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NASA's Mega Moon Rocket Test Called Off After Battling Issues With Launcher

Artemis I wet dress rehearsal has had to weather storms and mobile launcher issues since kicking off last week.

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The big one: NASA's Space Launch System is expected to launch in 2022, but it needs to tick off a few more milestones.
NASA

NASA called off the wet dress rehearsal of its Artemis I moon rocket on Monday due to "an issue with a panel on the mobile launcher," according to a press release by the agency.

This is the second time an issue with the mobile launcher has forced NASA to press pause on its wet dress rehearsal. NASA tweeted on Monday: "This is why we test."

The wet dress rehearsal is necessary for NASA to test out basically every system leading up to launch of its mega moon rocket, the Space Launch System, aka SLS, without actually launching the rocket. It's the final hurdle for the rocket to clear before it launches to the moon -- a feat scheduled to occur sometime in mid-2022. 

On Sunday morning, the propellant tanks of the SLS were due to be loaded but NASA said it lost the ability to pressurize the mobile launcher, the platform providing all the vital connections to the rocket, because of an issue with two fans designed to create a positive pressure and "keep out hazardous gasses." 

Artemis launch director Charlie Blackwell-Thompson said the team made the decision to stand down to troubleshoot the issue and "make another run" at the wet dress rehearsal on Monday.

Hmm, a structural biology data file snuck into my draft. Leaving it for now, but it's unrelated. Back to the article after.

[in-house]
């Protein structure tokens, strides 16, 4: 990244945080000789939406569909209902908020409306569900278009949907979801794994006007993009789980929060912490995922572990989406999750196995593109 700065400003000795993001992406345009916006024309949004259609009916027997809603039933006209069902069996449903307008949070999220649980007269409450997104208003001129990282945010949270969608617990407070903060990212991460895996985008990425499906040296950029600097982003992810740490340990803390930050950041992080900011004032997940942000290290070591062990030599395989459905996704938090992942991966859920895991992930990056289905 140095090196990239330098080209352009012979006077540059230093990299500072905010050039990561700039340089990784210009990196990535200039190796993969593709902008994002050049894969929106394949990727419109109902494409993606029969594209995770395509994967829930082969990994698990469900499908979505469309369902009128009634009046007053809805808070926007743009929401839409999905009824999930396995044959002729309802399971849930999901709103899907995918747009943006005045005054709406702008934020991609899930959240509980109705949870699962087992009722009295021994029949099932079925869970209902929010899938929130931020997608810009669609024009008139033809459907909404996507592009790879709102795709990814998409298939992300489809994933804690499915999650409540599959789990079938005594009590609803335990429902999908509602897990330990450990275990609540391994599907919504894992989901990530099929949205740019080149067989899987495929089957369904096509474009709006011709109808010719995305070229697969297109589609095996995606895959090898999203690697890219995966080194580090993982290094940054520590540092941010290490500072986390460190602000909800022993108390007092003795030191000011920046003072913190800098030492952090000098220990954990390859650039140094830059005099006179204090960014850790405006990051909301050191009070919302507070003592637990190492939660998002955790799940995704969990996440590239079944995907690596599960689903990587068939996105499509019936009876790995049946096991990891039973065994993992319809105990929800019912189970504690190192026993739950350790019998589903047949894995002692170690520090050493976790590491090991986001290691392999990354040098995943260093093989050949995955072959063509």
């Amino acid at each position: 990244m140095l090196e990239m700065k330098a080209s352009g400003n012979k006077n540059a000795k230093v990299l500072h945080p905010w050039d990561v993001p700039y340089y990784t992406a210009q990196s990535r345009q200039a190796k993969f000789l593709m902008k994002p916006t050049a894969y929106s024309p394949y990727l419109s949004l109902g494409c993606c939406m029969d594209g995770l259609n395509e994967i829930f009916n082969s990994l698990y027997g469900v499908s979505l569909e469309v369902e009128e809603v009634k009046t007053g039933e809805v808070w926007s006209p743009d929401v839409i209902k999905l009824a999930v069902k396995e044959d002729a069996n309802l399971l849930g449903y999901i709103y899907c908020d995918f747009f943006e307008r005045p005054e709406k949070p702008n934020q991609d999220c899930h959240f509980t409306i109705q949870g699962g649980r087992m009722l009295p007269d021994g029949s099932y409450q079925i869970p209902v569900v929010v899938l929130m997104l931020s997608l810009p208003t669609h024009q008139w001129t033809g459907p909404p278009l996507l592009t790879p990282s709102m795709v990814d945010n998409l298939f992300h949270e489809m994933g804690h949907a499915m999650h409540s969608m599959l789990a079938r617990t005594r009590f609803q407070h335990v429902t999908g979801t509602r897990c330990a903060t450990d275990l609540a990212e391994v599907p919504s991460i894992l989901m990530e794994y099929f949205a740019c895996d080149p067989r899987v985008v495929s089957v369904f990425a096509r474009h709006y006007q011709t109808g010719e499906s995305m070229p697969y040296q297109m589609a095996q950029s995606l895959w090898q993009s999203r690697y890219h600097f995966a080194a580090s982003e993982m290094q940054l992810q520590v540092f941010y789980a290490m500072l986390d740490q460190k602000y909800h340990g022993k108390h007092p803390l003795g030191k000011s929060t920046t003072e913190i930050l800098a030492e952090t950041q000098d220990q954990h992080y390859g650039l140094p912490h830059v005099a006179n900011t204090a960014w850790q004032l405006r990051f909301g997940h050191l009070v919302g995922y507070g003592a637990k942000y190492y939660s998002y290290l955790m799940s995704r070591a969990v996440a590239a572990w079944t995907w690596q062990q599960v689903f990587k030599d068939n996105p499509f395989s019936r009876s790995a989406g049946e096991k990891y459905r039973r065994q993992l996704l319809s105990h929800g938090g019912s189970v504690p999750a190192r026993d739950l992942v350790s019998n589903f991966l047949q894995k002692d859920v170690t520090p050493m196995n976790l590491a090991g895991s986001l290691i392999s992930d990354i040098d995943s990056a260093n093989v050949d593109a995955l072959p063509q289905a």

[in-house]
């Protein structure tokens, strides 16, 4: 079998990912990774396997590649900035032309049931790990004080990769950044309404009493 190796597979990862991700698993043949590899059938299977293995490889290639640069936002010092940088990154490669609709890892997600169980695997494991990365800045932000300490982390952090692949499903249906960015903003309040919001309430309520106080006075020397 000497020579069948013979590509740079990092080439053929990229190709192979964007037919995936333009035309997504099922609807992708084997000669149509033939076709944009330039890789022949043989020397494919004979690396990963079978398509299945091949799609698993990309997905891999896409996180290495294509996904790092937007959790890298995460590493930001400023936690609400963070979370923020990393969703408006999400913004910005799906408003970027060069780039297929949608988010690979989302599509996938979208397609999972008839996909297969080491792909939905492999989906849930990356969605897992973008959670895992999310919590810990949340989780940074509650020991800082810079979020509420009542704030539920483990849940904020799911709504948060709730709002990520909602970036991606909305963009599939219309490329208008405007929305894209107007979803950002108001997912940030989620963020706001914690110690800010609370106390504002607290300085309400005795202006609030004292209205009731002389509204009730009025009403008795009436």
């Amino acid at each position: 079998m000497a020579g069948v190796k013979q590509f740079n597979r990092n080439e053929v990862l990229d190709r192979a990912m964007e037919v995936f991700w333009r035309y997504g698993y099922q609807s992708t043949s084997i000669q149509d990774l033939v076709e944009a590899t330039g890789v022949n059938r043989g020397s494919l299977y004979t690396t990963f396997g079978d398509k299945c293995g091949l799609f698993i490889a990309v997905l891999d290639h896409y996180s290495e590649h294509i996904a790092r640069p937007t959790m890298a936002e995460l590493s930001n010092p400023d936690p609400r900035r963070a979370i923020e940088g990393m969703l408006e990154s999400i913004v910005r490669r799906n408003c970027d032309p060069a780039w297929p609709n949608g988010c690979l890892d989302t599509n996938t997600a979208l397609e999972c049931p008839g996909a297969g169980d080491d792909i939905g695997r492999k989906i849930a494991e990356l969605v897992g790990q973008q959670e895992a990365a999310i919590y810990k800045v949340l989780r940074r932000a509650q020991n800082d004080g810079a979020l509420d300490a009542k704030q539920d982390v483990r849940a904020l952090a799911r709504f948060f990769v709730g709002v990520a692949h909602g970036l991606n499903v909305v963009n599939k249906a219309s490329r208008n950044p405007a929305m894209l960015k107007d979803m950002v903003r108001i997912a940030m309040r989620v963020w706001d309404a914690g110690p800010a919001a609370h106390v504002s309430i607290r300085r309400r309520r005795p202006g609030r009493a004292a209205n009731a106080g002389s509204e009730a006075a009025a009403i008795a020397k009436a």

Restarting the test Monday, NASA says that while it was chilling down the lines to feed in propellant to the huge fuel tanks of the SLS, it spotted an issue with a panel that controls the vent valve of the rocket's core stage (that big ol' orange tank in the middle). The launch director then made the call to stand down for the day, as "teams were nearing the end of their shifts."

It's another setback, however small, for the SLS, which has long been over budget and behind schedule during its decade of development. 

"I'm confident we're going to get through the wet dress in fairly short order, we just gotta work through these problems," added Mike Sarafin, Artemis I mission manager, during a NASA media teleconference on April 3 after the pressure issue.

The wet dress rehearsal has also had to contend with some nasty Florida weather. The SLS rocket and Orion capsule are both currently stationed at Launch Complex 39B in Kennedy Space Center, Cape Canaveral. The severe weather that rolled by resulted in lightning strikes around the pad.

"It turned out we had not one, but we had four lightning strikes inside the pad perimeter," said Sarafin. "We had prepared for lightning strike as part of our mission preps," he noted. 

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Lightning strikes tower one of Artemis I's lightning protection system.

NASA

The fourth was the strongest lightning strike, though it did no damage, with the SLS rocket and the Orion capsule both not powered. However, the weather did set the team back by about four hours according to Blackwell-Thompson.